3/31/2016 9:07 AM
This week we highlight the work of sculptor and poet Gyula Kosice [Ferdinand Falk] (b. Kosice, Slovakia, April 26, 1924), who turns 92 this month. Kosice, a champion of Argentine avant-garde art, immigrated with his family to Argentina when he was four, most likely escaping the political unrest during the aftermath of WWI. When he was sixteen, he selected as his artistic name Gyula, the first name of the Hungarian inventor Gyula Takátsy (1914–80) — which presaged his lifelong passion for invention — and Kosice, the name of his birthplace. He studied drawing and sculpture in independent academies and at the Escuela Nacional de Bellas Artes in Buenos Aires.
Kosice’s role in the takeoff of autonomous and original avant-garde movements in Buenos Aires during the 1940s was central. He co-edited Arturo in 1944, a magazine that changed the course of Latin American art, together with the Uruguayan visual artists Rhod Rothfuss [Carlos María Rothfuss] (1920–69) and Carmelo Arden Quin [Carmelo Heriberto Alves] (1913–2010) and the Argentine poet Edgar Bayley (1919–90). Kosice and the artists that gathered around Arturo triggered an artistic revolution in Argentina that yielded a productive encounter between the visual arts and other fields such as literature, architecture, and music. Inspired by European Neoplasticism, Constructivism, and Réalités Nouvelles, they challenged the status quo of Argentine art, which was dominated by realism. They sought to replace representational and expressive art with a kind of concrete art — geometric abstraction devoid of symbolic meaning — that was based on “invention.” They co-founded the Movimiento Arte Concreto-Invención and exhibited together in October and December, 1945. However, despite their shared adoption of concrete art, the Arturo group soon embraced divergent tendencies due to theoretical differences: in November 1945, Tomás Maldonado (b. 1922) founded the Asociación Arte Concreto-Invención (AACI) which gathered students from the Escuela Nacional de Bellas Artes; in 1946, Kosice, Arden Quin and Rothfuss initiated the influential Movimiento de Arte Madí; and in 1947, Raúl Lozza left the AACI to found Perceptismo.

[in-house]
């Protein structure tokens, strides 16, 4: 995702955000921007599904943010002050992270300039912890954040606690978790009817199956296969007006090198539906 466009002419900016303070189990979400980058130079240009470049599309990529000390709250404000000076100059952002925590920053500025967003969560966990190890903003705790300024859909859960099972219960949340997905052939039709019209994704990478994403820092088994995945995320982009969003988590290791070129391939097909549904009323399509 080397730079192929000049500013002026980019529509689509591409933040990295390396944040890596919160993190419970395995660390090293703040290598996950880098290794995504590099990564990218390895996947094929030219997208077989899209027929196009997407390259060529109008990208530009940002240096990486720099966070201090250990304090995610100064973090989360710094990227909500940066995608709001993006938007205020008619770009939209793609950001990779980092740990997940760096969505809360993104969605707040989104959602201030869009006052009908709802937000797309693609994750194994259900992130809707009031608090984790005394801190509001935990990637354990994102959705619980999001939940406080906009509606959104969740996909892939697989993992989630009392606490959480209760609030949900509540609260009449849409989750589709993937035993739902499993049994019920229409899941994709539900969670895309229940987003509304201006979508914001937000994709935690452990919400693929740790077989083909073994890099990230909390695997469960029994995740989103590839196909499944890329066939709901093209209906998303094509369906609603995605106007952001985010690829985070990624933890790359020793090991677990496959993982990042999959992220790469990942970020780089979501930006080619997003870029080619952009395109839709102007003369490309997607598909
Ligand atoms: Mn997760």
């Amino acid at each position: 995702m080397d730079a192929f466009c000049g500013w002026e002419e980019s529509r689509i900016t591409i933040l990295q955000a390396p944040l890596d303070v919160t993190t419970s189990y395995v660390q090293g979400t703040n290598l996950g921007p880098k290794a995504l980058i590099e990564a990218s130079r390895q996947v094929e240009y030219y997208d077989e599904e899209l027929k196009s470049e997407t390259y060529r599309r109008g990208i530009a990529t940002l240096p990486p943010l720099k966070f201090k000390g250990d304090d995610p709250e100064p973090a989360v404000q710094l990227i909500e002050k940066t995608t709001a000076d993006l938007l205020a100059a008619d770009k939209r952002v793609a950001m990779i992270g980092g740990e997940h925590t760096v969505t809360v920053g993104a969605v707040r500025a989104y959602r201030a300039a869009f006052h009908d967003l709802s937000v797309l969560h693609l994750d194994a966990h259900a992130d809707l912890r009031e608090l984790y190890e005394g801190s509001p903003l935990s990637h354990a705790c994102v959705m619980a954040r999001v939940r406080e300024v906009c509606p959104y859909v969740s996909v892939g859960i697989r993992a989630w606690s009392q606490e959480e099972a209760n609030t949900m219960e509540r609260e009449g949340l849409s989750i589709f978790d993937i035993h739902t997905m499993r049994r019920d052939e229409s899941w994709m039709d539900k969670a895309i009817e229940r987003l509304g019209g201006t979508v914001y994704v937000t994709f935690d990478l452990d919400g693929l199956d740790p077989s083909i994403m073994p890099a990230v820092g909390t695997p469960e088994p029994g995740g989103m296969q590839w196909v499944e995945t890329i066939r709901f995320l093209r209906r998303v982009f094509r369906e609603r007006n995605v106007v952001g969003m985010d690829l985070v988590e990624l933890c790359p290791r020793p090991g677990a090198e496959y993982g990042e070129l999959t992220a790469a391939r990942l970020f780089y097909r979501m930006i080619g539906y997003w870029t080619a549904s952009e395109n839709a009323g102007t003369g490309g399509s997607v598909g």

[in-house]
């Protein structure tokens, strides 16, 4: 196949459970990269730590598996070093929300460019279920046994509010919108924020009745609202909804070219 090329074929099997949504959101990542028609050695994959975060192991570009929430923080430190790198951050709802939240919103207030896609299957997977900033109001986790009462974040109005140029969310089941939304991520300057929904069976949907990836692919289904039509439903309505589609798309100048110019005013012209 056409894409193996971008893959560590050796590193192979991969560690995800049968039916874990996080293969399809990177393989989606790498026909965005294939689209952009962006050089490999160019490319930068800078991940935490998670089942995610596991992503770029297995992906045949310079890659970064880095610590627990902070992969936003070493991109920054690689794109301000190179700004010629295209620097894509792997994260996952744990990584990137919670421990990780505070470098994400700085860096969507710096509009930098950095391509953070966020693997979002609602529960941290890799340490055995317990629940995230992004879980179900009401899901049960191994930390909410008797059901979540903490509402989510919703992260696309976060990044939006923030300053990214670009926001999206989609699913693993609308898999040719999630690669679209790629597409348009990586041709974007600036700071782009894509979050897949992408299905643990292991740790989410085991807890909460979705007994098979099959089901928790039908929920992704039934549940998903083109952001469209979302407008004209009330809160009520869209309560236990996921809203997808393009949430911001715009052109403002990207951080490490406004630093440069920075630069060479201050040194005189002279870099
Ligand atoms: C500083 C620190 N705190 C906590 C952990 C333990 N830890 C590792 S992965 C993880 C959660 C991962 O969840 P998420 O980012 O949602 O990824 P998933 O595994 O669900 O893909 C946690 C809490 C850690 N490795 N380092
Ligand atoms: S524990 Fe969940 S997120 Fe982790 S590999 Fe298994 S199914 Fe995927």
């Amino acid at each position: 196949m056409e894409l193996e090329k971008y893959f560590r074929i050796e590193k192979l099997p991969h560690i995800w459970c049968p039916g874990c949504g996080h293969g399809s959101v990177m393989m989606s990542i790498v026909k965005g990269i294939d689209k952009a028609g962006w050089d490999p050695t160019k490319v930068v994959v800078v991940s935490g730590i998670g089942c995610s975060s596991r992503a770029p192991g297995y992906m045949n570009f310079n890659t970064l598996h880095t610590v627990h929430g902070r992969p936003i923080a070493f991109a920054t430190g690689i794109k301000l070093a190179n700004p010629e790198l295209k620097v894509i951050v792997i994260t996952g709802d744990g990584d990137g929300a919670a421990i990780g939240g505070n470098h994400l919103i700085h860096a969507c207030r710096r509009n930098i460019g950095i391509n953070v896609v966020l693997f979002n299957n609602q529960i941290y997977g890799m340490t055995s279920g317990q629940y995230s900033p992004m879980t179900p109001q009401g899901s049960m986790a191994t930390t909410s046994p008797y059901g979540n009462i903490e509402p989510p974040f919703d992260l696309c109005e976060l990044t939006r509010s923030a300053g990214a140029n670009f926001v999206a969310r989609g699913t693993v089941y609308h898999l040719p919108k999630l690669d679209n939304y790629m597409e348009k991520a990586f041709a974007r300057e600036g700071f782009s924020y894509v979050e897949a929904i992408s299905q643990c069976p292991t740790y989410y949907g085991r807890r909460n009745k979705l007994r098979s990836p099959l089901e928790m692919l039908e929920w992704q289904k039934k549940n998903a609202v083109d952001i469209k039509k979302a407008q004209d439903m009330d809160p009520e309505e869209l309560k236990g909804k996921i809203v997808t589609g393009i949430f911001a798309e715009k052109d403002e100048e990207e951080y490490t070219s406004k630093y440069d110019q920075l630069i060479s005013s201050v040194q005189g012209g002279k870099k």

While the AACI artists remained loyal to the principles of orthodox concrete art, developing a materialist and rationalist aesthetic focused on visual aspects, the Madí artists were more experimental, departing from rationalism to introduce ludic elements and movement. We invite you to take a look at their paintings, in which they rejected the conventional rectangular frame and utilized irregularly shaped canvases, studied the articulation of liberated planes of color, and employed flat, concave, or convex surfaces. The Madí artists frequently blurred the limits between painting and sculpture and pioneered participatory art by creating objects that could be transformed by the viewer. Through their international exhibitions, their exchange with other avant-garde groups, and their published writings, Kosice and the Madí artists contributed greatly to the advancement of non-figurative art in Argentina and abroad.